Dementia: nursing students care for people with: a community partnership to help prepare the University of New Brunswick Saint John.
Preparing future nurses to care for this special group of people presents unique challenges as quality dementia care extends beyond knowledge and skills; care delivery must embody empathy and sensitivity. Experts in the health-care field assert that the development of empathy and sensitivity in practitioners promotes quality care, and may help to minimize anxieties and stressors that are often experienced when providing care to people with dementia (Cahill, O'Shea & Pierce, 2012; Zimmerman, Shier & Saliba, 2014).
In an effort to prepare students to provide quality dementia care, University of New Brunswick (UNB) Saint John nursing faculty have obtained certification and purchased a license to deliver the Virtual Dementia Tour[R] to their nursing students. The Virtual Dementia Tour[R] is a simulated learning experience developed and patented by Second Wind Dreams Inc.--its primary goal is to build sensitivity and awareness towards people with dementia. The Virtual Dementia Tour[R] was created by award-winning geriatric specialist and Founder of Second Wind Dreams, P.K. Beville M.S. The Virtual Dementia Tour[R] (www.secondwinddreams.org). The Virtual Dementia Tour[R] helps students understand dementia from a person's perspective, allowing faculty to integrate theory learned in the classroom setting with a simulated experience.
The nursing faculty partnered with management and staff of Loch Lomond Villa nursing home in Saint John to deliver the program. The University's Department of Nursing & Health Sciences has a well-established partnership with Loch Lomond Villa. This nursing home has served as a clinical practice setting for Bachelor of Nursing (BN) students for several years and has participated in and contributed to a number of research projects conducted by UNB graduate students and faculty. Similar to past experiences, Loch Lomond Villa welcomed the opportunity to help educate future nurses about dementia.
The Virtual Dementia Tour[R] was offered to students as part of an introductory communication course that included content on how to communicate with individuals with cognitive and sensory impairments. The course is followed by a clinical practice experience in a gerontological setting. Students who participated in the tour were required to wear physical and sensory altering equipment while completing a series of everyday tasks. Although some of the students had first-hand experience with dementia prior to The Virtual Dementia Tour[R], others did not. Students who participated in The Virtual Dementia Tour[R] were surprised by the difficulties they encountered following clear instructions and completing everyday tasks. In a post-assessment of their experience, the vast majority of students admitted to feeling frustrated or anxious after completing the Virtual Dementia Tour[R] but believed the experience helped them to become sensitive to the everyday challenges people with dementia face. Student feedback about the event included comments such as "I don't even understand how people are able to live with dementia", "I was very surprised at how scared and anxious I felt in that room and how upset I got", and "It's hard to believe what they go through. I understand better now why they get frustrated." This feedback validates faculty perceptions of the effectiveness of the program in helping to prepare students to deliver quality care to people with dementia.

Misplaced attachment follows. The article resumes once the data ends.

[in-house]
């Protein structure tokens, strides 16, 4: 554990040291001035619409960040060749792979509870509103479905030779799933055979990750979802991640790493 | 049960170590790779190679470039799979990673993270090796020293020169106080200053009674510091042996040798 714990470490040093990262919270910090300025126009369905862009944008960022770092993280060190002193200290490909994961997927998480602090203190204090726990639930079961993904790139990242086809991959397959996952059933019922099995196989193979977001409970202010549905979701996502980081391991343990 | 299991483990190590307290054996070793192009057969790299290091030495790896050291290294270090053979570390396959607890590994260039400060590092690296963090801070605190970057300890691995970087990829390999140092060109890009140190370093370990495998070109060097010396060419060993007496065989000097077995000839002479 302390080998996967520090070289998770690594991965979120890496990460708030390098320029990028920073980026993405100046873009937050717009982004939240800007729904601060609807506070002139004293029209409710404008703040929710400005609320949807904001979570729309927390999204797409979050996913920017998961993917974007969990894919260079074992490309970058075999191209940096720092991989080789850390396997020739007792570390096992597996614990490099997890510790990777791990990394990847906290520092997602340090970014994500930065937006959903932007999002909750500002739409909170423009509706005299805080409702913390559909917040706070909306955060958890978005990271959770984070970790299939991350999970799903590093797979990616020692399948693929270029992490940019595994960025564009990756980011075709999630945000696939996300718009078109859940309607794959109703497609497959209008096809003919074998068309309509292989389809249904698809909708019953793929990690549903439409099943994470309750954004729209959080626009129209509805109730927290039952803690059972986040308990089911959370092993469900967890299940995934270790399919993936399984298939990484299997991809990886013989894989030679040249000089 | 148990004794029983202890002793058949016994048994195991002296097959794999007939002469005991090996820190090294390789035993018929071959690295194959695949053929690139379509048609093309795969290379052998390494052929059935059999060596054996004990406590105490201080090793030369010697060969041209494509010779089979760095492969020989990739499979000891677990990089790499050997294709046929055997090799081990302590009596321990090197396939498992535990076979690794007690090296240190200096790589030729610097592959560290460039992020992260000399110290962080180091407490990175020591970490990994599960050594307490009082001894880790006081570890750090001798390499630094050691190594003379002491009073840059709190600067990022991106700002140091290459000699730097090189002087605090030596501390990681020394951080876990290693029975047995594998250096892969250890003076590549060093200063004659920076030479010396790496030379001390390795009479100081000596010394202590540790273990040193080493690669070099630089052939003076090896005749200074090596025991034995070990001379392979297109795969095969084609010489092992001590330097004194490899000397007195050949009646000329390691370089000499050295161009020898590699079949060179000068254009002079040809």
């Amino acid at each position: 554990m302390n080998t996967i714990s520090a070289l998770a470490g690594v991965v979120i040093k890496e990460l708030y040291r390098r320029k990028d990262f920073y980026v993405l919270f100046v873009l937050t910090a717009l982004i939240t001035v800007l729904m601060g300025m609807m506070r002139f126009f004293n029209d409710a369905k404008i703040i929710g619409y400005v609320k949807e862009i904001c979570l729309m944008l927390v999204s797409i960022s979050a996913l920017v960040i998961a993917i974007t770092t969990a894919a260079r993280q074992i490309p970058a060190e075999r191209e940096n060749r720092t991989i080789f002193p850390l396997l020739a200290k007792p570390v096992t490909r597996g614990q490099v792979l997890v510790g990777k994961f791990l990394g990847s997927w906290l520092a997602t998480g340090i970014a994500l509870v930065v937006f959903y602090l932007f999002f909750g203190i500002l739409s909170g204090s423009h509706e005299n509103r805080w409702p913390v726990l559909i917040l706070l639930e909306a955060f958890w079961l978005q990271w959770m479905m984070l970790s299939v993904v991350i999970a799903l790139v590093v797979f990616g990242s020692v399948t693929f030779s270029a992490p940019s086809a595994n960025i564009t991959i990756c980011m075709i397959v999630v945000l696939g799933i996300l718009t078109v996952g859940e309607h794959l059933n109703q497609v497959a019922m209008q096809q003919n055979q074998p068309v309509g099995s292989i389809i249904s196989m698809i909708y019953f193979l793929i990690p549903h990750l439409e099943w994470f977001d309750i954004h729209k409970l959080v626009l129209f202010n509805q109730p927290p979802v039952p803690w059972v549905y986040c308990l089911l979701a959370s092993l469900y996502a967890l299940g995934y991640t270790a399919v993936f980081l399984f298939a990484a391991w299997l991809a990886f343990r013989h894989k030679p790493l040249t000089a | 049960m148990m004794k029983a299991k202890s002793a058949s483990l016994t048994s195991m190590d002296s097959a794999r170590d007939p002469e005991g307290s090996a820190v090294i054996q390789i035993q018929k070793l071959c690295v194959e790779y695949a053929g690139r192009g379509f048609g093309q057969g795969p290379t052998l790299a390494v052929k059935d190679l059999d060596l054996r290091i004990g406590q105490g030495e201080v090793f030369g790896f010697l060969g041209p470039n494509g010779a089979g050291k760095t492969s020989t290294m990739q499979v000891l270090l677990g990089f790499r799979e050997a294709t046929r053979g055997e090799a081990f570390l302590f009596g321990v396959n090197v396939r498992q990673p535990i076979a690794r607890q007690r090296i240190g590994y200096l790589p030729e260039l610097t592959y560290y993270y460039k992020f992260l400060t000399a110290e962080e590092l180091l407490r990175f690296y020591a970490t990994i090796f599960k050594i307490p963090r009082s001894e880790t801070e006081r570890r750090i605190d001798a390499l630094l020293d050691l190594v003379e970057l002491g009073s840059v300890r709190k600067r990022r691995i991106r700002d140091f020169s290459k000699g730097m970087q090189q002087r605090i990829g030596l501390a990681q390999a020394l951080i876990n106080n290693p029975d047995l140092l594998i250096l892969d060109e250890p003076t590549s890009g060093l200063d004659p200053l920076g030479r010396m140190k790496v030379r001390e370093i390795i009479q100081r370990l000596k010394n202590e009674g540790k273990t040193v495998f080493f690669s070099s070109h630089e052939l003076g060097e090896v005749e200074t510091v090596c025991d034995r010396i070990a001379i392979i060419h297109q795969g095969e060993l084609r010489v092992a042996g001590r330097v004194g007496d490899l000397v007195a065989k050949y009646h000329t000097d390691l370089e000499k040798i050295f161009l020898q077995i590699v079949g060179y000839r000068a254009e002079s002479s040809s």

When approached by nursing faculty about developing a partnership to deliver the Virtual Dementia Tour[R], management and staff at Loch Lomond Villa were enthusiastic about sharing their resources and expertise with nursing students. Both partners recognized the tour as a positive strategy to achieve a common goal: quality care for those with dementia. Sharing resources contributed to shaping the necessary values and skills of the students who will someday become the care providers. Having the Virtual Dementia Tour[R] situated in the nursing home environment contributed to the authenticity and necessity of developing attributes of empathy and sensitivity for those with dementia.
Alzheimer Society of Canada (2010). The rising tide: the impact of dementia on Canadian society. Toronto, ON: Alzheimer Society of Canada; 2010.
Cahill, S., O'Shea, E., & Pierce. M. (2012). "Creating excellence in dementia care: A research review for Ireland's national dementia strategy." Retrieved from www.lenus.ie/hse/bitstream/10147/ 306721/1/CreatingExcellencein DementiaCare2012.pdf
Second Wind Dreams (nd). Virtual Dementia Tour [R]. Retrieved from www.secondwind. org/virtual-dementia-tour/
World Health Organization (2012). Dementia: a public health priority. Geneva, Switzerland: World Health Organization. Retrieved from www.who.int/mental_health/publications/ dementia_report_2012/en/
Zimmerman, S., Shier, V., & Saliba, D. (2014). Transforming nursing home culture: evidence for practice and policy. The Gerontologist, 54 (S1), S1-S5.
EDITOR'S NOTE: The authors would like to express their appreciation to all staff at Loch Lomond Villa for their willingness to accommodate nursing students. To Dr. Linda Yetman, Shelley Shillington and Cindy Donovan for helping to prepare and deliver the event. Kerri Gillies, Kathleen McWhinney, Dr. Lisa Keeping-Burke, Cynthia Bonnar, Anne Timms, Paulette Meister and Shauna Figler for assisting with the delivery of the Virtual Dementia Tour[R].
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|Author:||McCloskey, Rose; Furlong, Karen; O'Brien-Larivee, Cathy|
|Date:||Mar 22, 2015|
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